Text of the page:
Arusha, 26 June 2007 (FH) - The transfer to the French courts of the indictment of Wenceslas Munyeshyeka, a Rwandan priest exiled in France since the genocide, is likely to rekindle tensions between Kigali and Paris.

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Rwanda and France have already broken off their diplomatic relations since the end 2006, after the publication of the conclusions of the investigation of French Judge Jean Louis Bruguiere who accused President Paul Kagame and investigated nine of his close associates.

Since the announcement of the transfer request of Munyeshyeka last week, the Attorney General of Rwanda, Mr. Martin Ngoga declared that he was surprised that France was entrusted the responsibility to try a man who is exiled there. For the Rwandan ambassador at the ICTR, Aloys Mutabingwa, France does not have any "moral authority" "to try a case in which its own authorities (political and military) are co-defendants". It cannot, he adds, be judge and parti.

In Kigali, Munyeshyeka, more known under the name of Father Wenceslas, was a vicar at the parish of the Holy Family, in the center of the city, was convicted in absentia to a life sentence. Since 1995, he has been registered on the Rwandan list of people suspected of having taken part in the genocide.

A few months after his arrival in France, Munyeshyeka was the object of an investigation, but in 1996 the Court of Appeals of Nimes abandoned the proceedings estimating that French courts did not have jurisdiction. In January 1998, the Court of Cassation reconsidered this decision and ordered the resumption of the proceedings. The investigation gathered in Paris, as well as other instructions into the genocide, did not result in any legal document, interrogation or other.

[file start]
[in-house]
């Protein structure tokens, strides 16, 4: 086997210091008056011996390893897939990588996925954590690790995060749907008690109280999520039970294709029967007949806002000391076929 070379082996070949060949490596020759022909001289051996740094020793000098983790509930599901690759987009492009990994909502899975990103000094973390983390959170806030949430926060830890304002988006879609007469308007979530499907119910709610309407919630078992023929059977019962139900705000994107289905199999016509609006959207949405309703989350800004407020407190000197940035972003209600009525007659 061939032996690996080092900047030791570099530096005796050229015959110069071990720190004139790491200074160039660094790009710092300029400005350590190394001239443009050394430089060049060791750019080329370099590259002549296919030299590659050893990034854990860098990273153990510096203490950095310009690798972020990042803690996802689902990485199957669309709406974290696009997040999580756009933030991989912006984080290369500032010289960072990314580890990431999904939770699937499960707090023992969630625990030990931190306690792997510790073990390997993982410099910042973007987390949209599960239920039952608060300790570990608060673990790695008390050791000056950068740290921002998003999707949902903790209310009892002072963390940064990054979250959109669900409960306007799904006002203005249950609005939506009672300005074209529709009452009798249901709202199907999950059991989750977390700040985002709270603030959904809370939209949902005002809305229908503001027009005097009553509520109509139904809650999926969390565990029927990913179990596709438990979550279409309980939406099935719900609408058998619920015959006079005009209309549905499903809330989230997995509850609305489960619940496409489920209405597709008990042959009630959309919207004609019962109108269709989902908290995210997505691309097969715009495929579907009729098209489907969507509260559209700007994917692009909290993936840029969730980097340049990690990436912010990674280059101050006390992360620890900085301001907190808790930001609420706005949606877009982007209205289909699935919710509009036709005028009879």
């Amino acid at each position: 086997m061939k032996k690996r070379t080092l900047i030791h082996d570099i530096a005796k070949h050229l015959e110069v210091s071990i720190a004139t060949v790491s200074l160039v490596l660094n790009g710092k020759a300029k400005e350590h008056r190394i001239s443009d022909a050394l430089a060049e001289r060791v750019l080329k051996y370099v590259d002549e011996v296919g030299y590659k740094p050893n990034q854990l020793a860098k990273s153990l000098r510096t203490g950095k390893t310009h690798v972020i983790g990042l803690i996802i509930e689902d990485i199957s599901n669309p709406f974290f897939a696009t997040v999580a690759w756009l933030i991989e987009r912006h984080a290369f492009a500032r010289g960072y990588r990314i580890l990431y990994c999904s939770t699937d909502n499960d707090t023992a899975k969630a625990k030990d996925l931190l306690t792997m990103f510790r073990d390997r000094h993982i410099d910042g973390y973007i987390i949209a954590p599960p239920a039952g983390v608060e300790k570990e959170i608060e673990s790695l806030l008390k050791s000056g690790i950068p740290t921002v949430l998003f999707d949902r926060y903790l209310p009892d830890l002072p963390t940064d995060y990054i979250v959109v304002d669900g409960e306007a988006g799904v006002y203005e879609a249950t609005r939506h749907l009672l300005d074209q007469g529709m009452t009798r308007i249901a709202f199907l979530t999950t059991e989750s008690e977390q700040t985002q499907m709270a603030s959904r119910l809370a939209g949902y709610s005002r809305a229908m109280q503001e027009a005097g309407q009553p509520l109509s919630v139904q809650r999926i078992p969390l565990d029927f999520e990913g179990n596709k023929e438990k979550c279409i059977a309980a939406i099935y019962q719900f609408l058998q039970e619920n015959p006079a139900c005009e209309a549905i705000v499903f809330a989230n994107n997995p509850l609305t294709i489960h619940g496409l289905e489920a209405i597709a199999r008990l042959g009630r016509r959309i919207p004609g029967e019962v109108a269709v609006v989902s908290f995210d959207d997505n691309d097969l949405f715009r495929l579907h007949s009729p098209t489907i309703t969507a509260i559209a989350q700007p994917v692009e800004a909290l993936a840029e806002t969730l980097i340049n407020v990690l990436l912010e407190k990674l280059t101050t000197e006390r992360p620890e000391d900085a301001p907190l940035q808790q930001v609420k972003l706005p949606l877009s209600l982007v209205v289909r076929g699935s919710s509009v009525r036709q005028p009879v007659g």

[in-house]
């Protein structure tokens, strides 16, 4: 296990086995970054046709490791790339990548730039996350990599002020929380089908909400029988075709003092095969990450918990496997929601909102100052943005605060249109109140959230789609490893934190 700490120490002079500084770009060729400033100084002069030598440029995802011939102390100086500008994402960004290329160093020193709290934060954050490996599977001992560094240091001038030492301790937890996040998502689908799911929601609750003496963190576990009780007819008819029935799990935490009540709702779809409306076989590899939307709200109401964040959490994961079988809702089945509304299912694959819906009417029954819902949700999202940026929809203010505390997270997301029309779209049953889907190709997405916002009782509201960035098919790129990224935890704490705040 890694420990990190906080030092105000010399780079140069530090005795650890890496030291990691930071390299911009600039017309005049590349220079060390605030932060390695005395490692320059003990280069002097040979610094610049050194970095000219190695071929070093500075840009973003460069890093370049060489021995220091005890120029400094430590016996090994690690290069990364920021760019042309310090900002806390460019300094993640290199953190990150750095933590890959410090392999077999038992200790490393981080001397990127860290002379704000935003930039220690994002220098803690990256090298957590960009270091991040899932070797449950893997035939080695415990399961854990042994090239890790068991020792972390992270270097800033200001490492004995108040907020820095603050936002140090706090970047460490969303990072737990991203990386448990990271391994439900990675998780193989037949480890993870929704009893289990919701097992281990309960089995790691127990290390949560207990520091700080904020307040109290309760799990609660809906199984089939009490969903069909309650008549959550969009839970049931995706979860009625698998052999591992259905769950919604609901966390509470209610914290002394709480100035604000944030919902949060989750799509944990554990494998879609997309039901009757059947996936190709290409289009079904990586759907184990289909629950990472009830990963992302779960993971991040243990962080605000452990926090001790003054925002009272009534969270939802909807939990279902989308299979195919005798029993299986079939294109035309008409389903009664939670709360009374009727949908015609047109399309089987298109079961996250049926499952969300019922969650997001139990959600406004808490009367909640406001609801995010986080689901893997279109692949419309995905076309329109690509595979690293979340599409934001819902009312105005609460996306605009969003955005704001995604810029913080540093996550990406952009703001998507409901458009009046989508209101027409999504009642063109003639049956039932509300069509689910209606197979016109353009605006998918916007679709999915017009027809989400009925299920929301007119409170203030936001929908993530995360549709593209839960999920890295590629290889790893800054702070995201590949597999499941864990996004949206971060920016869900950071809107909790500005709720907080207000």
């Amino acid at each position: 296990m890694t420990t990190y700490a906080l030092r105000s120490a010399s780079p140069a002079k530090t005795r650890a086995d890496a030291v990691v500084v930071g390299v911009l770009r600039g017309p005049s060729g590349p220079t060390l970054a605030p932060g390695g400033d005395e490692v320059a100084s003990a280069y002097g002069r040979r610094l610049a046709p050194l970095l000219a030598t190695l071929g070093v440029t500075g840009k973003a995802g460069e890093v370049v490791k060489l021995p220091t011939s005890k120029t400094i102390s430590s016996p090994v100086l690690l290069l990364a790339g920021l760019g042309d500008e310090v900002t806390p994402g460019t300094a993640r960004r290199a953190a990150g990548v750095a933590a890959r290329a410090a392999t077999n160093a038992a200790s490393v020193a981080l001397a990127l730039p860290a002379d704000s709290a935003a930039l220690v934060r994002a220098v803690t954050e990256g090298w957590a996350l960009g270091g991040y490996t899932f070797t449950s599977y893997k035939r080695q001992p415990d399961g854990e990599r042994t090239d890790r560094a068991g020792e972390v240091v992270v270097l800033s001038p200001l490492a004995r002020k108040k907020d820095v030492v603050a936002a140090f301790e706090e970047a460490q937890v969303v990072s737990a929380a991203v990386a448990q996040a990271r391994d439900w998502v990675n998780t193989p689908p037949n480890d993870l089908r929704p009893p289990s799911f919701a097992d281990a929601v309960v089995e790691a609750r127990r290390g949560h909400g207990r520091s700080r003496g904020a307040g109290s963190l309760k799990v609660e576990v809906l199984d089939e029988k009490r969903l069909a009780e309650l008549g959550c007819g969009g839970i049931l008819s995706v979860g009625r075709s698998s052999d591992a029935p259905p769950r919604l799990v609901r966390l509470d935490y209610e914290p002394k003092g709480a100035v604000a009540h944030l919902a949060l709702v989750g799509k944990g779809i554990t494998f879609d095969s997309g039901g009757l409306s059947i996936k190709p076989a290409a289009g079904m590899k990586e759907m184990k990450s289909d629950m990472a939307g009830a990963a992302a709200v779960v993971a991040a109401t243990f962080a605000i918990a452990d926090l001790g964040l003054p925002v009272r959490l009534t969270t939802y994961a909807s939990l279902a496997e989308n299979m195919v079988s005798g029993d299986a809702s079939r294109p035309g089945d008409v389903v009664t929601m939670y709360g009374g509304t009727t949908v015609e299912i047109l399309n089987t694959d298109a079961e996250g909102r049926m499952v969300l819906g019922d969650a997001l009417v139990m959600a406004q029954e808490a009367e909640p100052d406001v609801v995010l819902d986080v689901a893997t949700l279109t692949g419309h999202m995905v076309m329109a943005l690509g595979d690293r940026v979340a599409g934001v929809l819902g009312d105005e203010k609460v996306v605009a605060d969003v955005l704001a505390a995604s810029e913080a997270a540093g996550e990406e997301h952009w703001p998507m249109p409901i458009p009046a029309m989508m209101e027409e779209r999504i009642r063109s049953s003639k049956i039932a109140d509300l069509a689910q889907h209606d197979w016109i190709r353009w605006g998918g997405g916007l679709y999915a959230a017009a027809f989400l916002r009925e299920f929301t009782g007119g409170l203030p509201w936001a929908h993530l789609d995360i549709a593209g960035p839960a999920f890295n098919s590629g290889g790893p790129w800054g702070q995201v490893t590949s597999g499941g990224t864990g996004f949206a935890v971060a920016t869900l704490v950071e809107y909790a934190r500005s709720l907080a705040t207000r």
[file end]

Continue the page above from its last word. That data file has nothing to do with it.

Therefore, since July 2005, the ICTR, which profits from a primacy of proceedings, issued an indictment which remained under seal. Two other indictments had remained secret; one is for a fugitive of which the arrest and the judgment were entrusted to Rwanda and the other is for Laurent Bucyibaruta, former prefect of Gikongoro, also exiled in France and whose case is also the subject of a transfer request to France.

The two men, moreover, were the objects of arrest warrants issued by the ICTR. These transfers of accused expressly aimed by the ICTR are regulated by article 11 bis of its rules. It stipulates that the Chamber before returning its decision "must be convinced that the defendant will receive a fair trial" and does not risk the death penalty. Already a request in this direction was rejected because the country concerned did not have in its penal code express incrimination for genocide.

© Hirondelle News Agency